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Daily History

March 4 1952 Ernest Hemingway Completes The Old Man and the Sea

Ernest Hemingway

On March 4th 1952, Ernest Hemingway completed his short novel The Old Man and the Sea. He wrote his publisher the same day, saying he had finished the book and that it was the best writing he had ever done. The critics agreed: the book won the Pulitzer Prize in 1953 and became one of his best selling works.

The novella, which was first published in Life magazine, was an allegory referring to the writer’s own struggles to preserve his art in the face of fame and attention. Hemingway had become a cult figure whose four marriages and adventurous exploits in big-game hunting and fishing were widely covered in the press. But despite his fame, he had not produced a major literary work in a decade before he wrote The Old Man and the Sea. The book would be his last significant work of fiction before his suicide in 1961.

Hemingway, born in 1899 in Oak Park, Illinois, started working as a reporter for the Kansas City Star in 1917. When World War I broke out, he volunteered as an ambulance driver for the Red Cross and was severely wounded in 1918 on the Austro-Italian front while carrying a companion to safety. He was decorated and sent home to recuperate.

Hemingway married the wealthy Hadley Richardson in 1920, and the couple moved to Paris, where they met other American expatriate writers, including F. Scott Fitzgerald, Gertrude Stein, and Ezra Pound. With their help and encouragement, Hemingway published his first book of short stories, in the U.S. in 1925, followed by the well-received The Sun Also Rises in 1926.

During the 1930s and 40s, the hard-drinking Hemingway lived in Key West and then in Cuba while continuing to travel widely. He was wounded in a plane crash in 1953, after which he became increasingly anxious and depressed. Like his father, he committed suicide, shooting himself in 1961 in his home in Idaho.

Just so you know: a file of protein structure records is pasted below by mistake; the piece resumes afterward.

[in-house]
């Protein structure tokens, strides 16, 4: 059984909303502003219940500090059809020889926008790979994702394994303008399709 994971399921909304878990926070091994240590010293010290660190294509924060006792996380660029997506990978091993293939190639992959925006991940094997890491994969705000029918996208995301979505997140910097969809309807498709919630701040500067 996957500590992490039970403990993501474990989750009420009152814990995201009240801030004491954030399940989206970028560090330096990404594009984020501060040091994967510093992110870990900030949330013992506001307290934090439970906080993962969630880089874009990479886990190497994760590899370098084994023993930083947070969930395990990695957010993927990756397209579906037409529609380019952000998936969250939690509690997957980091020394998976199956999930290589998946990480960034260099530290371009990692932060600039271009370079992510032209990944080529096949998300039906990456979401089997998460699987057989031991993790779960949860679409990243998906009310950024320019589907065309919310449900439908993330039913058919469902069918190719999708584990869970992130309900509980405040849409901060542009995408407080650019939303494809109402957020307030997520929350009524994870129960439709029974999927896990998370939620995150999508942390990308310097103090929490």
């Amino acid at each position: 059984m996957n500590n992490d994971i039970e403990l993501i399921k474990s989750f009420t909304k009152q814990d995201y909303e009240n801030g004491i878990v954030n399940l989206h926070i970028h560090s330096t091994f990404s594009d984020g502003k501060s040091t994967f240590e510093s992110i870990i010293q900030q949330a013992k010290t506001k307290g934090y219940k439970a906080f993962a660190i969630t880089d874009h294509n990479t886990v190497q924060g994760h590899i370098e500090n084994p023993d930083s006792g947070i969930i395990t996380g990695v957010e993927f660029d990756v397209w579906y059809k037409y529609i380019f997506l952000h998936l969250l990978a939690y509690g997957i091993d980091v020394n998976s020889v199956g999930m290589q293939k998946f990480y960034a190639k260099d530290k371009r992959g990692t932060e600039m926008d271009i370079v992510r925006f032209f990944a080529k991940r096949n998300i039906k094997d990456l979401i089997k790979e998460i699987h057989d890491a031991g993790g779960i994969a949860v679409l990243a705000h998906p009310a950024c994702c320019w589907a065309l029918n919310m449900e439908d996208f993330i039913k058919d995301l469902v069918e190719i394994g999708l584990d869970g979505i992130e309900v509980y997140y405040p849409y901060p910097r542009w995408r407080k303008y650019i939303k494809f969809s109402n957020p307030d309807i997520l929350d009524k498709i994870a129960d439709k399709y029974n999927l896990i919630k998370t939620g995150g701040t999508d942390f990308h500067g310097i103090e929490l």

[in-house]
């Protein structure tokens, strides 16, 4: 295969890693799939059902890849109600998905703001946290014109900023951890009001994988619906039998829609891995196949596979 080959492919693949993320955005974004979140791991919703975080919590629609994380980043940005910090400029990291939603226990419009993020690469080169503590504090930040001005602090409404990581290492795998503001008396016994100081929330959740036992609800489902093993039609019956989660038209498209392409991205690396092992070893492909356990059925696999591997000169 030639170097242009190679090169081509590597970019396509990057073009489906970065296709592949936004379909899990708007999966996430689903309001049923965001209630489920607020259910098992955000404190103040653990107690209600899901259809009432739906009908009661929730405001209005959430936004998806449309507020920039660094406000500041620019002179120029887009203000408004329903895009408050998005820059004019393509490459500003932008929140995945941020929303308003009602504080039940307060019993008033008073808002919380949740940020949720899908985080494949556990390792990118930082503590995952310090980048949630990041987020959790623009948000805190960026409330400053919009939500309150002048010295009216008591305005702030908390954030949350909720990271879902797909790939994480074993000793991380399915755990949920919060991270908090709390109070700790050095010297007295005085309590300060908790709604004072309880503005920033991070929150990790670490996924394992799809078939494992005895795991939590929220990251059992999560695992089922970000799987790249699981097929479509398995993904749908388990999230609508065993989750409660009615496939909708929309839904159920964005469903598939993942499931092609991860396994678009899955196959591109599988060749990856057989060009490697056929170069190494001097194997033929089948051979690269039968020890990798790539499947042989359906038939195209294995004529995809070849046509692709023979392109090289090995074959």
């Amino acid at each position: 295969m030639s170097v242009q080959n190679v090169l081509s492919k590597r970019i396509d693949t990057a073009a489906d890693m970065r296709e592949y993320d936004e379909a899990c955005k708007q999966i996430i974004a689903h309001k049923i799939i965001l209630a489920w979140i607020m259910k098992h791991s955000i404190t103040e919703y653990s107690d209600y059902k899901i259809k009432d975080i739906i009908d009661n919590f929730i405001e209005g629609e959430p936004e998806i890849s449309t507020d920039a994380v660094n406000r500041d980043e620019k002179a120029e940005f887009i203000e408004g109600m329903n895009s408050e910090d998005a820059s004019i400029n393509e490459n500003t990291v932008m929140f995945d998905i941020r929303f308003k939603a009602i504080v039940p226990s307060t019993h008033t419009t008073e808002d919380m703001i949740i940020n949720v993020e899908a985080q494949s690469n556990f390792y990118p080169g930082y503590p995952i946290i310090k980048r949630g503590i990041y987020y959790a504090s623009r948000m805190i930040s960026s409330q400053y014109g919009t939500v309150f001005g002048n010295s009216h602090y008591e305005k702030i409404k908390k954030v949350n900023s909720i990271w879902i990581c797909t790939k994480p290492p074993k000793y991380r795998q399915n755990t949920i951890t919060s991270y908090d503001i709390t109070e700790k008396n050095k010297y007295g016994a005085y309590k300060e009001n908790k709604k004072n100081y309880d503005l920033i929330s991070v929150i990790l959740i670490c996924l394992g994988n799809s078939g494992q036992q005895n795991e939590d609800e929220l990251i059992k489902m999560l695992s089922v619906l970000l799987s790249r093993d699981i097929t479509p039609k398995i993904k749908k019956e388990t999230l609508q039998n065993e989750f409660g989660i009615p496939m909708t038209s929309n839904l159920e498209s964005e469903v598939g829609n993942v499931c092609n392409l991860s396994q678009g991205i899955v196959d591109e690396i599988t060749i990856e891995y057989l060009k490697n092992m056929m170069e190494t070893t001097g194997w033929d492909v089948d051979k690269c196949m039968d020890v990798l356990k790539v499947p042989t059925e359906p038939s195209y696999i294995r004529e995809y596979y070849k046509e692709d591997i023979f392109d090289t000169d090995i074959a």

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20 thoughts on “March 4 1952 Ernest Hemingway Completes The Old Man and the Sea

  1. Interesting post Craig, about an interesting man.

    Posted by Bob W Cain | March 4, 2012, 00:10
  2. Craig, so glad you posted this piece, today of all days. As you have seen on my blog I have been to Key West and took a tour of his home. What a great man, newsman, author and decorated patriot. Coincidentally, I am about to read “A Moveable Feast.” Thanks for marking this auspicious point in time. Sad, tho, he committed suicide. 😦

    Posted by Sheila T Illustrated | March 4, 2012, 00:19
  3. nice post!


    Posted by aawwa | March 4, 2012, 11:46
  4. Very Interesting! I really enjoyed reading this!

    Posted by Randy Duckworth | March 4, 2012, 20:37
  5. This is a good article. Although Hemingway’s “The Old Man and the Sea” is one of my favorite books, I did not realize that it won a Pulitzer Prize. Personally, I thought his best work was between “For Whom the Bells Tolls” and “Old Man and the Sea”. You also have to admire the gumption of a person that finishes writing a book, and on the same day, while handing it over to his publisher announces that it is his best work so far. Indeed, he was one of a kind. With that being said, “The Old Man and the Sea” is really a great read. 🙂

    Posted by mulrickillion | March 4, 2012, 21:50
    • And the fact that he was right with his statement makes him all the more interesting. I hate to think of the amount of times I have handed what I thought to be a good story to my editor, only to have it edited to such an extent to hardly be the same as when I wrote it.

      Posted by Craig Hill | March 4, 2012, 22:03
      • Hey, “edit” is a bad word to me, and I don’t use it in mixed company. 🙂
        Otherwise, maybe I now understand the rumors about scotch whiskey and a poem. 🙂
        But, this was a great post!

        Posted by mulrickillion | March 4, 2012, 22:14
      • My partners have proved to be the best proof readers it is possible to have. Like in all aspects of life, she will find every single mistake I make. 🙂

        Posted by Craig Hill | March 4, 2012, 22:22
  6. This is a favorite book and play for me. It recalls life in simpler times when individual responsibility and strength of character were valued much more than today. Thank you.

    Posted by --Rick | March 6, 2012, 16:00
  7. Reblogged this on lisparc.

    Posted by lisparc | March 6, 2012, 20:54

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